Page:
Tamadaba Natural Park

Canary pine forest in a Biosphere Reserve
The Tamadaba Natural Park is one of Gran Canaria’s most pristine areas. Its 7,500 hectares stretch from the highlands down to the coast in the fast west of the island within the Unesco Biosphere Reserve. You can choose between forests of indigenous Canary pine trees, the steep, almost inaccessible, cliffs of the west coast and the rich biodiversity of its valleys.
What to do in the Tamadaba Natural Park
Thirty minutes drive from Artenara along the GC-216 brings you to the park highlands. Eat under the fragrant canopy of pines at the Llanos de La Mimbre picnic area before getting an overview of the forest from the La Bandera peak. Lower down the GC-200 connects La Aldea de San Nicolás town to the El Balcón viewpoint where you experience the sea cliff formation known as the ‘dragon’s tail’, and to palm-dotted Guayedra valley and its secluded beach
Height
45 m
Flora interest
Parking
Trekking routes
Public transport
Wildlife interest
Localidad
Artenara, Aldea de San Nicolas, Agaete

TENERIFE

TENERIFE

GRAN CANARIA

GRAN CANARIA

FUERTEVENTURA

FUERTEVENTURA

LANZAROTE

LANZAROTE

LA GRACIOSA

LA GRACIOSA

LA GOMERA

LA GOMERA

LA PALMA

LA PALMA

EL HIERRO

EL HIERRO
No te lo puedes perder
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Tamadaba Natural Park
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Tamadaba pine forest

The great pine forest of Gran Canaria

The Tamadaba Natural Park features a spectacular pine forest of over 2,000 hectares covering a rugged massif in northwest Gran Canaria. Access is via Agaete or Aldea de San Nicolás. Reforested and regenerated in the 20th Century it is one of Gran Canaria’s healthiest pine forests and a popular recreational area.

Gran Canaria’s pines are called Canary pines and are unique to the archipelago. They are tall, symmetrical, ash-green in colour and fire-resistant by nature. In their cool shade you find aromatic plants and colourful flowers, such as rockroses, wild thyme and bird's-foot trefoils. Their trunks are home to a range of birds, including the ever-lively woodpeckers and also the rare but wonderful Gran Canaria blue chaffinches. 

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Tamadaba Natural Park
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Llanos de La Mimbre campsite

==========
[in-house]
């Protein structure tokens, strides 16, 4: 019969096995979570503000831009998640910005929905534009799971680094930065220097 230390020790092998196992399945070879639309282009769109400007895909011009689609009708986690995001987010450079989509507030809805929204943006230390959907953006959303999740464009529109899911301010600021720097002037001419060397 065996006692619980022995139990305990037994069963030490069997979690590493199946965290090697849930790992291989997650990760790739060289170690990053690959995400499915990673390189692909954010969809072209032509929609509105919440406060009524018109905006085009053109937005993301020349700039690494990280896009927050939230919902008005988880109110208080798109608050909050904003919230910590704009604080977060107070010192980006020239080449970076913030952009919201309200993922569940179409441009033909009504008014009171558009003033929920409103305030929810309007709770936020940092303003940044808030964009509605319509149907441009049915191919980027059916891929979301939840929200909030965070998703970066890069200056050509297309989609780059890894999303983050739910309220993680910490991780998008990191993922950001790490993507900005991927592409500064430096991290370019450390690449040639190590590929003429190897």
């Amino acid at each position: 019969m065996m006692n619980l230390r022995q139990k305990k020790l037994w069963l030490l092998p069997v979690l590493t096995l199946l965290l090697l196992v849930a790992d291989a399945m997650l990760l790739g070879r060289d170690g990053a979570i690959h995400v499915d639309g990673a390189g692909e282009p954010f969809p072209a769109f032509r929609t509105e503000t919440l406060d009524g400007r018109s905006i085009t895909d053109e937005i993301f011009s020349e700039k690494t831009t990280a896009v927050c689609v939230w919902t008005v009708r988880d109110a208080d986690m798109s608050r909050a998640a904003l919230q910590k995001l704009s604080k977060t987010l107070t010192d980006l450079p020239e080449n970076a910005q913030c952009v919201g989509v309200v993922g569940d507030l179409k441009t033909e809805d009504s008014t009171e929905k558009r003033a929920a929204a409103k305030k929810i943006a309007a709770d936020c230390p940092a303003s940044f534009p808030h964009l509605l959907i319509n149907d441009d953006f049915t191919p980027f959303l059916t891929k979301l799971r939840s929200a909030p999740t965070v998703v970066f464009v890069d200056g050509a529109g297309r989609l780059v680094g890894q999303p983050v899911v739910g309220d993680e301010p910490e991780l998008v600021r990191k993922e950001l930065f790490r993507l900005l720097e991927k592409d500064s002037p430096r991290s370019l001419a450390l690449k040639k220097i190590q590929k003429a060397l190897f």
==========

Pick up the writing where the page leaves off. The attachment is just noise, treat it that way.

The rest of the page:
Camping and caravanning in the Gran Canaria pine forests

One of Gran Canarian’s favourite countryside activities is to get together in the shade of the Tamadaba pine forest. This is why its camping and barbecue site is one the biggest and best in northwest Gran Canaria. With space for 400 people in tents and caravans the Llanos de La Mimbre is an ideal base for exploring this Natural Park.

It’s right in the heart of the Tamadaba pine forest by the GC-216 road that runs around the La Bandera peak. Several hiking paths start right by the campground including one up to the top of La Bandera, and the classic 20 kilometre  San Pedro path with its great views down to the Agaete Valley. You need to reserve in advance to camp at Llanos de la Mimbre.

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Tamadaba Natural Park
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Guayedra valley and beach

Palm grove and wild beach close to Agaete

Guayedra is a long valley or barranco with a grove of Canary palms and a wild pebble and volcanic sand beach at its mouth. This quiet nook is only six kilometres from Agaete port in northwest Gran Canaria. The GC-200 road passes through the valley and its a 650 metre hike down the track to the beach. It’s where the exertions of the Tamadaba Natural Park give way to tranquil relaxation.

From the splendid palms to the surviving copse of mastic trees, remnants of an ancient forest, the flora of Guayedra is exceptional. The valley shelters several species endemic to Gran Canaria, including the pretty Guayedra daisy. A circular trail connects the area to Agaete and allows you to experience the full beauty of the area. After the hike you can swim at Guayedra beach but watch out from the waves and currents. 

Sustainability
Sostenibilidad
- Never leave waste of any type lying around, including cigarette butts. Leftover food leads to a proliferation of rats and wild cats, which pose a serious threat to the fauna.
- Respect the animals. Do not bother them or feed them. If you see an injured specimen, you can call the emergency number: 112. Do not pick flowers or plants.
- Do not pick up or take away stones or any other item from the natural environment. And do not move them to pile them up into sadly famous 'towers'.
- Do not walk in areas where it is not allowed and respect the signposting along trails. Leaving the set paths causes damage to the environment and could also be dangerous for you and anyone with you.
- Do not light fires outside the permitted areas and be especially careful during the summer months.
- Try not to alter the peace of the environment with excessive noise (loud music, yelling, etc.).
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